First-Time Buyer Figures Hit Highest Levels Since 2006
Latest industry figures, from UK Finance, have indicated that 370,000 home owners acquired a mortgage for the first time in 2018.
This figure is the highest number of first-time buyers entering the market since 2006, over a year before the financial crash and 1.9% higher than the figures for 2017.
Additionally, new lending also increased by 4.9% on the figures from 2017 with buyers lending £62 billion in 2018.
2018 ended with 30,900 new first-time buyer mortgages being completed in December. This marked a 1.6% increase on the figures from 2017.
Whilst figures for first-time buyers indicate that more new buyers are able to enter the market, the mortgage figures suggest that there is less movement in the market compared with historical data. The 367,800 new home mover mortgages were a 1.9% reduction on the year previous, suggesting that more people are remaining in their current homes for longer. The fact that new home owner remortgages increased by 10.8% on 2017’s figures emphasises a desire to improve a current home as opposed to moving.
Richard Pike, Phoebus Software sales and marketing director, said: “There are some positive figures in today’s UK Finance release. 2018 had its highs and lows, but its no surprise that the biggest winners were first-time-buyers. Help-to-buy has undoubtedly been the catalyst for this increase, and will surely continue to help more first-time-buyers this year.
“With inflation now below the government target and GDP falling there are a few clouds surrounding our economy. If interest rates remain at their current level, and looking at recent form, it is reasonable to predict that equity release will remain strong in 2019 as an alternative to downsizing, but also as a way for the bank of mum and dad to help their offspring onto the property ladder.”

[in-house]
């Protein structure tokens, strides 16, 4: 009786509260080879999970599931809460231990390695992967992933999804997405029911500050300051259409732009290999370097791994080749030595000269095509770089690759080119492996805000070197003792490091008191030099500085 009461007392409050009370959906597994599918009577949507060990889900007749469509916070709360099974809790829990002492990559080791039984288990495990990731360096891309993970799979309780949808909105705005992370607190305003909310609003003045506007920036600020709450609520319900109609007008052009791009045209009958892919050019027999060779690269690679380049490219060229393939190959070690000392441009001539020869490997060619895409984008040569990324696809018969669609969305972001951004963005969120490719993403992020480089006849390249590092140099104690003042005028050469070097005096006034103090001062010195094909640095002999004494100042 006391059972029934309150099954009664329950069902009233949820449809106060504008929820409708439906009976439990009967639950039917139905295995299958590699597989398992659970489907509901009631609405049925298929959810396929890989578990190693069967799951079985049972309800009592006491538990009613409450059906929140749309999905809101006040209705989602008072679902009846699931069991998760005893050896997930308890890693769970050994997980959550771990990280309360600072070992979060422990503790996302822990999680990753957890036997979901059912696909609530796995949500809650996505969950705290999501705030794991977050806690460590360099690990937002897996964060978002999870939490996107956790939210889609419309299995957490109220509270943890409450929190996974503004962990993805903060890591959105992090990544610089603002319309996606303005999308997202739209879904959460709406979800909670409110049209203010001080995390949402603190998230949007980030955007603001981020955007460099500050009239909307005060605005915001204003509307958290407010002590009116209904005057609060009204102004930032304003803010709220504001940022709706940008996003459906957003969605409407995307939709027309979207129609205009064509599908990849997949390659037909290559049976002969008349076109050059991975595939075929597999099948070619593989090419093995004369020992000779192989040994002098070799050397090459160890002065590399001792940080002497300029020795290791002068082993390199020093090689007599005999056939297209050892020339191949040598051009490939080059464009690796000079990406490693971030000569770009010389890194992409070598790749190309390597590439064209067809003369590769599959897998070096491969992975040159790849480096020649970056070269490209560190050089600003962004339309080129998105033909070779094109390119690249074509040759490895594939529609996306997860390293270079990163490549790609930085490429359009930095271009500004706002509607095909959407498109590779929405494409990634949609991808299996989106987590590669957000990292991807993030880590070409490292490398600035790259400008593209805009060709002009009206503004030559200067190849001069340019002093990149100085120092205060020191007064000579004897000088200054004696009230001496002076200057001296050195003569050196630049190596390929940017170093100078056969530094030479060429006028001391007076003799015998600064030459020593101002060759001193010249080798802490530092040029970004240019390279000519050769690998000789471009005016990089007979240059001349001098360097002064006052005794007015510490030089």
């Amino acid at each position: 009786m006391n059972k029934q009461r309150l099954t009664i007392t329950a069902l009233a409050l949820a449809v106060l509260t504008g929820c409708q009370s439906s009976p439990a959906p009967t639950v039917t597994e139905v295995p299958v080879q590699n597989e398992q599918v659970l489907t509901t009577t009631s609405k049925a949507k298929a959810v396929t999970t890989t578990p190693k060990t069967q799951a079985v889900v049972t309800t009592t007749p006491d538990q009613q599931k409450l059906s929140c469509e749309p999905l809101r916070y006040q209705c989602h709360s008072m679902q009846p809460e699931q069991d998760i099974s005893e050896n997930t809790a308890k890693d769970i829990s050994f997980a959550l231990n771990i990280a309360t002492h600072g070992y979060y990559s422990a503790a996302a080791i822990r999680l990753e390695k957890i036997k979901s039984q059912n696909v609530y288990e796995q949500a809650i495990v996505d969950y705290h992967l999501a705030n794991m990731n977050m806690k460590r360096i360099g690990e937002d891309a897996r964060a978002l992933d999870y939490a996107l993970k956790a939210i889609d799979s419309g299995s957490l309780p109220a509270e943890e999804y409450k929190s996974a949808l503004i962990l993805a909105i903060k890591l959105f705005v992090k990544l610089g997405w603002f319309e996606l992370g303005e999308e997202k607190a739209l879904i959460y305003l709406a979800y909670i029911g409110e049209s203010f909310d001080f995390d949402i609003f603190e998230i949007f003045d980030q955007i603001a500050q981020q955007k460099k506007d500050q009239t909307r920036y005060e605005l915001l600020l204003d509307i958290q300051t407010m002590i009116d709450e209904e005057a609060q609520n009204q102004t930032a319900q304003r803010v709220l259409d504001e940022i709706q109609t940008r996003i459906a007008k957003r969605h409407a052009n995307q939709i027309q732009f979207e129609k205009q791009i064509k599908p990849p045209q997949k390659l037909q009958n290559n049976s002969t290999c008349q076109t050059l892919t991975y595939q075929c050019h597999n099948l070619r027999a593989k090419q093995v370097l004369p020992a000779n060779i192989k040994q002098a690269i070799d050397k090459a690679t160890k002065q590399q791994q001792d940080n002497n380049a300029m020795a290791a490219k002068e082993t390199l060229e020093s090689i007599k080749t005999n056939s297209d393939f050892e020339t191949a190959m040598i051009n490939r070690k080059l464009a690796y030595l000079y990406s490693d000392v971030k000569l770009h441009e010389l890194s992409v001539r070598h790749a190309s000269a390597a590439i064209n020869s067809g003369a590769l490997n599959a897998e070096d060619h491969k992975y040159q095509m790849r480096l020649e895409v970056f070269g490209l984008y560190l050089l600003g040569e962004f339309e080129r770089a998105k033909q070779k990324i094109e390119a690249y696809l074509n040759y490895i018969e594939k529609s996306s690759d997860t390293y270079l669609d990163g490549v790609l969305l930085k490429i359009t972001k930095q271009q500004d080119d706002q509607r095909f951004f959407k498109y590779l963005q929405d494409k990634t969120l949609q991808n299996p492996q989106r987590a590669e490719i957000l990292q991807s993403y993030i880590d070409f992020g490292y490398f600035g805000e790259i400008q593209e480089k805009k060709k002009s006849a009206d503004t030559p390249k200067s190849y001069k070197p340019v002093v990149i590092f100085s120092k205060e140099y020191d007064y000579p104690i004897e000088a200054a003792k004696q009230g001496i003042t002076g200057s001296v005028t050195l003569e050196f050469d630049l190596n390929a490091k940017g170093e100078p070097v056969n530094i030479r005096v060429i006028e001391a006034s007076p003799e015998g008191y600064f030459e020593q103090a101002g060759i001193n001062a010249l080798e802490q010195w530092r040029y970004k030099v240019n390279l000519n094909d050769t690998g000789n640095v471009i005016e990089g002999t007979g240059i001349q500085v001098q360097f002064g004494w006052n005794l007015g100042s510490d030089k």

Jackie Bennett, director of mortgages at UK Finance, said: “Home owner remortgaging also saw strong growth driven by customers locking into attractive rates, a trend we expect to continue in 2019 as more fixed rate mortgages come to an end.
“Demand for new buy to let purchases continues to be dampened by recent tax and regulatory changes. However, the number of buy to let remortgages reached a record high of almost 170,000 last year, suggesting many landlords remain committed to the market.”
John Phillips, operations director at Just Mortgages and Spicerhaart, said: “We have been seeing the same trend for many months now as incentives like Help to Buy and the freeze on stamp duty, plus new mortgages are making it easier for them to make that first move onto the housing ladder.
“We are also seeing remortgaging remains strong as people take advantage of the low rates we are still enjoying, and if they remain low, there is no reason why this won’t continue. I also think we are increasingly seeing people choosing to remortgage to free up cash to do work to their current homes rather than move, either because the stamp duty and other costs make it too expensive, or because they are unwilling to take the risk in an uncertain market.
“I think we will see this trend continue into 2019. Remortgaging, equity release and first-time buyer purchases will remain strong while purchase will remain flat. But post March 29 I think there will be a change in sentiment. No matter what the outcome, uncertainly will be taken out of the equation, and as a result, I think the purchase market will start to pick up. But overall, we will probably not see the effects of that until much later on in the year.”
Do you think this trend will continue following a definitive Brexit decision? What will this mean for the conveyancing sector?